Thirty hours later, Tyler’s second in the world with no hopes of climbing higher, at least not this year. She congratulates, hugs, and laughs with the woman who took the title from her hands. But you see, she never, actually, saw it as hers. She never expected to be in contention for a world championship. She found herself here. And instead of succumbing to the pressure that accompanies such a situation, Tyler simply ignored it.

At the 2013 Rip Curl Pro Bells Beach, the third of a then-indeterminate number of events, Tyler and Carissa faced each other in a final for the second time that year. It was Tyler’s third in three contests. It was the start of the title race that wasn’t. Partly because the race was all but deadlocked until its conclusion, and partly because one of the top contenders wasn’t acknowledging its existence. It was early to start sniffing around for a title battle, but with a slew of head-to-heads, it was hard not to. By the time Tyler won in Rio, at the fifth event of the year, she was still saying that a world championship cup was the last thing on her mind. It seemed unfathomable that Tyler was truly indifferent to the title race. How could she be?

But her story remained consistent and her smooth exterior never once betrayed a glory-hungry monster within. So, I started to believe that there wasn’t one.  Continue reading

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Five Questions with Colin Boyd and Jackie Paaso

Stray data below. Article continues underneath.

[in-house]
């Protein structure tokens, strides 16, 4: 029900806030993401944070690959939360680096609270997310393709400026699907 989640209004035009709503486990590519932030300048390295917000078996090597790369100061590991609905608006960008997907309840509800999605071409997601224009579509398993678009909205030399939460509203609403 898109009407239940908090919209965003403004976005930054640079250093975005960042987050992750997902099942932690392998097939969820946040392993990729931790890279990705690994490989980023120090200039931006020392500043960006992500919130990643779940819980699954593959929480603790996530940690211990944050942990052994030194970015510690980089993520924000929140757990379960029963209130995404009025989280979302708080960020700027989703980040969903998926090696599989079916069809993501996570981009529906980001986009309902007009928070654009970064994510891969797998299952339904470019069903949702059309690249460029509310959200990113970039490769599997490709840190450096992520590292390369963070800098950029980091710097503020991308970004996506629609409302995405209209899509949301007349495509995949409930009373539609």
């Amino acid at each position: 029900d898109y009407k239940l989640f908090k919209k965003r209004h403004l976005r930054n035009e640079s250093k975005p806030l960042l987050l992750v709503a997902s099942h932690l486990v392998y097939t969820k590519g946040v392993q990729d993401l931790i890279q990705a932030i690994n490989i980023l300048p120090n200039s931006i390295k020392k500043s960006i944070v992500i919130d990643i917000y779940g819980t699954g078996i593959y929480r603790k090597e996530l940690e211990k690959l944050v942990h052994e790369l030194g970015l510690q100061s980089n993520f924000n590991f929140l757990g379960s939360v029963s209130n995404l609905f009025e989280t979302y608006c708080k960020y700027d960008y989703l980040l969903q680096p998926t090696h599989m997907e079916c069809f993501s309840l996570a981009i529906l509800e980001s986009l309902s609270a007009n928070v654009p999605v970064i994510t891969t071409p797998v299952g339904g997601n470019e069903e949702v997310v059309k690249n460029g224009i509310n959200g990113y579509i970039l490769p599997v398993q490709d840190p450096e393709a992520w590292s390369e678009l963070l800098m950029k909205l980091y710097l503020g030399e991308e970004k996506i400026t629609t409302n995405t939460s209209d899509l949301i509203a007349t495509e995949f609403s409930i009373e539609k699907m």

the first chair

You might think that something with “free” in the name seems out of place in our Competition Issue, but in the case of the Freeride World Tour, you’d be sorely mistaken. The FWT is one of the most intense competition circuits—and competitors ride some of the most extreme faces—on the planet: Chamonix, Revelstoke, Verbier… the list goes on.

Jackie Paaso, 31, who finished third overall last year and just won her favorite event at Chamonix, started skiing at age 4. At Sunday River. Colin Boyd, 27, managed to qualify for the FWT this year with no sponsors to speak of and banked a solid eighth-place finish at his first event. Both are graduates of Gould Academy and the Sunday River School of Awesome, which totally exists, so we asked them to tell us a bit about life on Tour and, well, life in general. They happily obliged (as…

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Simon Dumont. Go Bigger: Go Home.

the first chair

What does a guy whose nickname is the “Godfather” of freestyle skiing aspire to? Bigger and better, of course. Simon Dumont has arguably done more for halfpipe skiing than any other, and he’s got 10 X Games medals and an AFP world title to prove it. While Dumont mostly splits his time between Colorado and Florida, home will always be Maine. Six years ago, Dumont created The Dumont Cup at his home mountain, Sunday River, which also happens to be where he set the world quarterpipe height record—just sayin’. After a knee injury in late January, he’s on the mend at Olympic facilities in Park City, Utah. Come March, though, he’s returning to Sunday River for his annual event, and he’s bringing grand designs of designing the grandest terrain park in the East and, just maybe, in North America.

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Bugbee Surf Adventures

IMG_5337If you happen to…

  • be in New Jersey and in the market for some surf lessons
  • have a hankering for an expertly guided excursion into the wilds of Costa Rica
  • find yourself in search of quality Mexican foodstuffs, Dark and Stormies, or sunglasses
  • prefer embarking on adventures (such as those listed above) in the company of knowledgeable, entertaining, and gorgeous ladies

Dot Bugbee is your girl. Check out her newly updated site: Bugbeesurfadventures.com.